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Roles of directors must be specified if allegations are made holding them liable for the conduct of the company: High Court of Telangana

The Hon’ble Justice B. Vijaysen Reddy judged a case dealing with section 138 of the Negotiable Instruments Act, where he held that “Mere assurance of payment or selection of jewelry cannot be the basis to rope in the petitioners. It is vaguely stated in the complaint that the petitioners are directors and responsible for the day-to-day affairs of the A1 company. But in the given facts and circumstances of the case and particularly the uncontroverted claim of the petitioners that they are household ladies, this Court is of the opinion that vague and omnibus against the petitioners/directors as being responsible for the day-to-day affairs of A1 company is not sufficient. Mere verbatim reproduction of the words contained in Section 141 of the Negotiable Instruments Act without any specific role attributed to each of the petitioners in the A1 company, cannot be the basis to prosecute the petitioners, as the same would unjust and result in abuse of process of law”. This case was Smt. Akkinapalli Sujatha & others Vs. The State of Telangana [CRIMINAL PETITION No.8231 of 2011]

 

Brief facts of the case are, the complainant is a wholesale dealer in gold. A1 is the jewelry shop. A2 is the Managing director of A1. A3 to A9 are the directors of the company. A2 to A9 visited the complainants shop to do business transactions. They shopped for Rs. 25,49,121. They paid through 2 cheques; one worth Rs. 4,75,000/- and the other Rs.20,74,121/-. Both these cheques were dishonoured. The complainant sent a statutory notice to A1 to A9 which was returned with an endorsement ‘not claimed’. He then filed a case before the Hon’ble High Court.

The counsel for the petitioners contends that A3-A9 have resigned from A1 company. Furthermore, since A2 has signed on these cheques, he must be held liable for such a dishonour. After hearing both the counsels, the High court observed that occupation in the cause title of the petition of the petitioners No. 5,7,8 and 9 was ‘house wife’. The learned judge was of the opinion that “though allegations are made against all the petitioners that they have selected the jewelry and assured payment to complainant, such facts are not relevant to prosecute them for the offence under Section138 read with Section 141 of the Negotiable Instruments Act. The petitioners are neither signatory of the cheques nor in any way responsible for issuance of the subject cheques. Accused No.2 is said to be the Managing Director, who signed the cheques.”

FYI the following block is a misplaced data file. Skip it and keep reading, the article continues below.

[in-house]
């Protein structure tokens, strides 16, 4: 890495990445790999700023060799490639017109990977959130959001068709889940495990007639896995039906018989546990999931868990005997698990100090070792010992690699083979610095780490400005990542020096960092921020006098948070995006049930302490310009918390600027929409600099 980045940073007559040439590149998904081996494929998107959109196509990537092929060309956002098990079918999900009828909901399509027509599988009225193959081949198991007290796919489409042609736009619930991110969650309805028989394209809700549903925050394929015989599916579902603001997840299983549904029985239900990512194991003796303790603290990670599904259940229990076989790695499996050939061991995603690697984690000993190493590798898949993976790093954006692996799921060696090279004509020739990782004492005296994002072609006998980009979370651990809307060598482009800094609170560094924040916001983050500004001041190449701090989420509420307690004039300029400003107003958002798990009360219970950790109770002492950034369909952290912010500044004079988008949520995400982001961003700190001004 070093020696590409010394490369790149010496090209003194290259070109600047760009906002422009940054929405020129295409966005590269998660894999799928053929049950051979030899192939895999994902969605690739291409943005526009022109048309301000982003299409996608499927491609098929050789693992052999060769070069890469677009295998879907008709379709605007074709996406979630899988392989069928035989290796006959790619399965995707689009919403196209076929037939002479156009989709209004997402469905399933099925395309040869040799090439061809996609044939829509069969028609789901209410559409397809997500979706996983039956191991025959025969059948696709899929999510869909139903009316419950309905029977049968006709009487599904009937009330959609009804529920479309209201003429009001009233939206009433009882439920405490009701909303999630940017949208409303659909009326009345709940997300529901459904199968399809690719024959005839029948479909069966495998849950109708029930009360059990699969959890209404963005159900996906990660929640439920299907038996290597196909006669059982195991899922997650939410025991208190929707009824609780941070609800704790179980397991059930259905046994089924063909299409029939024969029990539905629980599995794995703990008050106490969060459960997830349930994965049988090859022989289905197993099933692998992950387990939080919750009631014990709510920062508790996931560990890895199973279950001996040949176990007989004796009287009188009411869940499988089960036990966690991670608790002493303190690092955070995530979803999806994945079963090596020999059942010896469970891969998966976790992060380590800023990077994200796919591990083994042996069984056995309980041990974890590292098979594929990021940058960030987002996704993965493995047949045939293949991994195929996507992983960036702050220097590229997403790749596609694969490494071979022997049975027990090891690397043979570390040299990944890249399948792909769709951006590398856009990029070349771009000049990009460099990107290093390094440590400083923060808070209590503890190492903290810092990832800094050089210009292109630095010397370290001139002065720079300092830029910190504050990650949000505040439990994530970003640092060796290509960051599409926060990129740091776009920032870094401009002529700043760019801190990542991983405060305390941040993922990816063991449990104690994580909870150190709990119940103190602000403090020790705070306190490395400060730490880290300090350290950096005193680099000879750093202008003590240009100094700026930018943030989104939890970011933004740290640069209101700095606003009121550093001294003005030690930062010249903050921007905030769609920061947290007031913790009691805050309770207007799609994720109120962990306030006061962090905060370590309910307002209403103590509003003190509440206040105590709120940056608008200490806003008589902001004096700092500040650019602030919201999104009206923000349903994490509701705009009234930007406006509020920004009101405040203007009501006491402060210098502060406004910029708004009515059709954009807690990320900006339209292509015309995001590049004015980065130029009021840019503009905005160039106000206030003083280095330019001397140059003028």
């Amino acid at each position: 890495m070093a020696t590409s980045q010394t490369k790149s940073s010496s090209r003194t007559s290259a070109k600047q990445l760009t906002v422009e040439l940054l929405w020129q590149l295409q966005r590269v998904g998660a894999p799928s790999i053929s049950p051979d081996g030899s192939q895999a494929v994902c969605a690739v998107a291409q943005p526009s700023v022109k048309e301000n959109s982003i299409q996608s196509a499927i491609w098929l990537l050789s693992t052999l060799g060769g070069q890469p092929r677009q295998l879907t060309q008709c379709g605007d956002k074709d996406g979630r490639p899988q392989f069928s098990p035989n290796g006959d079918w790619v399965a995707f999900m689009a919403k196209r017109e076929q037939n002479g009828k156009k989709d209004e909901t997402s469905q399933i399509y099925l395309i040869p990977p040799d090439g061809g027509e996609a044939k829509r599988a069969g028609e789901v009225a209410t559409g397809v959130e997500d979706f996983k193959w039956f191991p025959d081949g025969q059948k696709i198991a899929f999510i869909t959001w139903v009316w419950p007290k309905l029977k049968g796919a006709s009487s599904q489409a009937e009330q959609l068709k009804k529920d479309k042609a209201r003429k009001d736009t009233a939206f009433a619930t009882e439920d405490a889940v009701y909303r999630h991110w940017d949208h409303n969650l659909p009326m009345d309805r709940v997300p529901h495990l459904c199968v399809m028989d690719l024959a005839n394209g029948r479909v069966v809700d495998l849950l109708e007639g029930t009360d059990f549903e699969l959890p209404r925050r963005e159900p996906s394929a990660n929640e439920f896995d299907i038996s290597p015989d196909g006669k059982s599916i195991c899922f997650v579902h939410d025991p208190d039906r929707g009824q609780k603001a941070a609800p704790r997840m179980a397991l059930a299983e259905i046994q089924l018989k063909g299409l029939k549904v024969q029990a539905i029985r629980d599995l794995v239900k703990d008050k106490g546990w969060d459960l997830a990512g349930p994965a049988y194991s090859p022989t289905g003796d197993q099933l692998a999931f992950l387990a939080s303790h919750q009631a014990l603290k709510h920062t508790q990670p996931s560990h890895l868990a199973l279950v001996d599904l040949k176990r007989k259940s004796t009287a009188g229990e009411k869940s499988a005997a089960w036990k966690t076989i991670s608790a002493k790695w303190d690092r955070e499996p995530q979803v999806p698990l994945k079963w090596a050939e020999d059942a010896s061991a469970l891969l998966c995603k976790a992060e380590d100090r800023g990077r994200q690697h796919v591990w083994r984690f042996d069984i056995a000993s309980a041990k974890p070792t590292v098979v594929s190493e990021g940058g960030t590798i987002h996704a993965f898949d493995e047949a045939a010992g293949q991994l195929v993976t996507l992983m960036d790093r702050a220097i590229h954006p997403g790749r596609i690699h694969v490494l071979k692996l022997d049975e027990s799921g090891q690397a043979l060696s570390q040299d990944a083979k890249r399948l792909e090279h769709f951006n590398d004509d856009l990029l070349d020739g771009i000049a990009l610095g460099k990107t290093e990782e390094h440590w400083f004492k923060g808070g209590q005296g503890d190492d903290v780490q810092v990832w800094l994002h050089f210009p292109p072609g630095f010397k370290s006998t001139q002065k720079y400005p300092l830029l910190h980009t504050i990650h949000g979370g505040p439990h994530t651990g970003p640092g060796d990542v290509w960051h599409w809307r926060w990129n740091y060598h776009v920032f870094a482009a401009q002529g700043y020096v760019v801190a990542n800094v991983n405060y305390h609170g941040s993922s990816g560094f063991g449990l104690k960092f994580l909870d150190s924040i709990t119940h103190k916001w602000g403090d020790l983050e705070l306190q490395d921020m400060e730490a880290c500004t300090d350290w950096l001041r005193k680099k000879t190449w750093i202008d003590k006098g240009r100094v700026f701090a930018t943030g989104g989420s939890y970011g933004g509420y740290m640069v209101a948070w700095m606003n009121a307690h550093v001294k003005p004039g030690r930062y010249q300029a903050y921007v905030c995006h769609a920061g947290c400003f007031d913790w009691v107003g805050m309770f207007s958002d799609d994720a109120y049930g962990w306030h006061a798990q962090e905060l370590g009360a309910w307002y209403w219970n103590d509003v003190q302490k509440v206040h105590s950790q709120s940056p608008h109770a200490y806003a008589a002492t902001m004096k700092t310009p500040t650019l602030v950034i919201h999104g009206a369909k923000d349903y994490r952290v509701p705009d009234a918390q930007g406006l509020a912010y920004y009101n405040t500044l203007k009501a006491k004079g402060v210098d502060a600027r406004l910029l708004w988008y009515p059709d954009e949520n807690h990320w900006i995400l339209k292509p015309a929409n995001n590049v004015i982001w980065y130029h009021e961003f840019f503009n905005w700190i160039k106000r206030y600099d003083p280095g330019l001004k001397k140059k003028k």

The court placed heavy reliance on National Small Industries Corporation v. Harmeet Singh Panital [(2010) 3 SCC 330] wherein the supreme court held that, “It is therefore, not sufficient to make a bald cursory statement in a complaint that the Director is in charge of and responsible to the company for the conduct of the business of the company without anything more as to the role of the Director. But the complaint should spell out as to how and in what manner Respondent 1 was in charge of or was responsible to the accused Company for the conduct of its business. This is in consonance with strict interpretation of penal statutes, especially, where such statutes create vicarious liability.”

The court allowed the criminal petition and quashed the proceedings in CC.No.1011 of 2010 on the file of the II Additional Chief Metropolitan Magistrate, Hyderabad, against the petitioners/accused Nos.5, 7, 8 and 9.

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Constitution confers an equal right upon all the qualified individuals to seek employment to public offices through Articles 14, 16 and 309: The High Court of Delhi

Adherence to the rule of equality in public employment is a basic feature of our Constitution and since the rule of law is the core of our Constitution, a court would certainly be disabled from passing an order upholding a violation of Article 14 or in ordering the overlooking of the need to comply with the requirements of Article 14 read with Article 16 of the Constitution. Therefore is necessary to hold that unless the appointment is in terms of the relevant rules and after a proper competition among qualified persons, the same would not confer any right on the appointee. The aforementioned has been laid down by the Apex Court in the case of Secretary, State of Karnataka & Ors. v. Uma Devi & Ors.; (2006) 4 SCC 1 has laid the premise by the Delhi High Court to be followed in the case of Saroj Kumar Nayak & Ors v. Tribal Cooperative Marketing Development Federation on India Limited [W.P.(C) 5453/2020, CM Nos. 19659/2020 & 340/2021] which was decided by a single judge bench comprising Justice V. Kameswarrao on 21st June 2021.